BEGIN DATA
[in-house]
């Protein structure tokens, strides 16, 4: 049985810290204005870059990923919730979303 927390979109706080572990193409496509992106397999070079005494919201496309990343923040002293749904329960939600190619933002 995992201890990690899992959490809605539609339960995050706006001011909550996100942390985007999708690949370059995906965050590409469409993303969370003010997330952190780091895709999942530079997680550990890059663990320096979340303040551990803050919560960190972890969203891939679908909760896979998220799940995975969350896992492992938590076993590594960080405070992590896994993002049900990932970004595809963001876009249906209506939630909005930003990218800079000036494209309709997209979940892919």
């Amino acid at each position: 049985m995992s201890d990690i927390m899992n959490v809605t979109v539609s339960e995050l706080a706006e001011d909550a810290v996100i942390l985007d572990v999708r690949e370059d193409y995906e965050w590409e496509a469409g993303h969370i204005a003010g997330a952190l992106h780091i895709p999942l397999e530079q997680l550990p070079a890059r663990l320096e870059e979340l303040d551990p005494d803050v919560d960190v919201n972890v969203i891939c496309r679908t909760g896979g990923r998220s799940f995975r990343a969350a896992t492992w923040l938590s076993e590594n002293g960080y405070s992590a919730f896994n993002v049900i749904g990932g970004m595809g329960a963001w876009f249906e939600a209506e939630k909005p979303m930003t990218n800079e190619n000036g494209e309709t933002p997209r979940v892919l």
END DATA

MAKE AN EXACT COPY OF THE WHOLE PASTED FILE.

[in-house]
């Protein structure tokens, strides 16, 4: 049985810290204005870059990923919730979303 927390979109706080572990193409496509992106397999070079005494919201496309990343923040002293749904329960939600190619933002 995992201890990690899992959490809605539609339960995050706006001011909550996100942390985007999708690949370059995906965050590409469409993303969370003010997330952190780091895709999942530079997680550990890059663990320096979340303040551990803050919560960190972890969203891939679908909760896979998220799940995975969350896992492992938590076993590594960080405070992590896994993002049900990932970004595809963001876009249906209506939630909005930003990218800079000036494209309709997209979940892919």
């Amino acid at each position: 049985m995992s201890d990690i927390m899992n959490v809605t979109v539609s339960e995050l706080a706006e001011d909550a810290v996100i942390l985007d572990v999708r690949e370059d193409y995906e965050w590409e496509a469409g993303h969370i204005a003010g997330a952190l992106h780091i895709p999942l397999e530079q997680l550990p070079a890059r663990l320096e870059e979340l303040d551990p005494d803050v919560d960190v919201n972890v969203i891939c496309r679908t909760g896979g990923r998220s799940f995975r990343a969350a896992t492992w923040l938590s076993e590594n002293g960080y405070s992590a919730f896994n993002v049900i749904g990932g970004m595809g329960a963001w876009f249906e939600a209506e939630k909005p979303m930003t990218n800079e190619n000036g494209e309709t933002p997209r979940v892919l």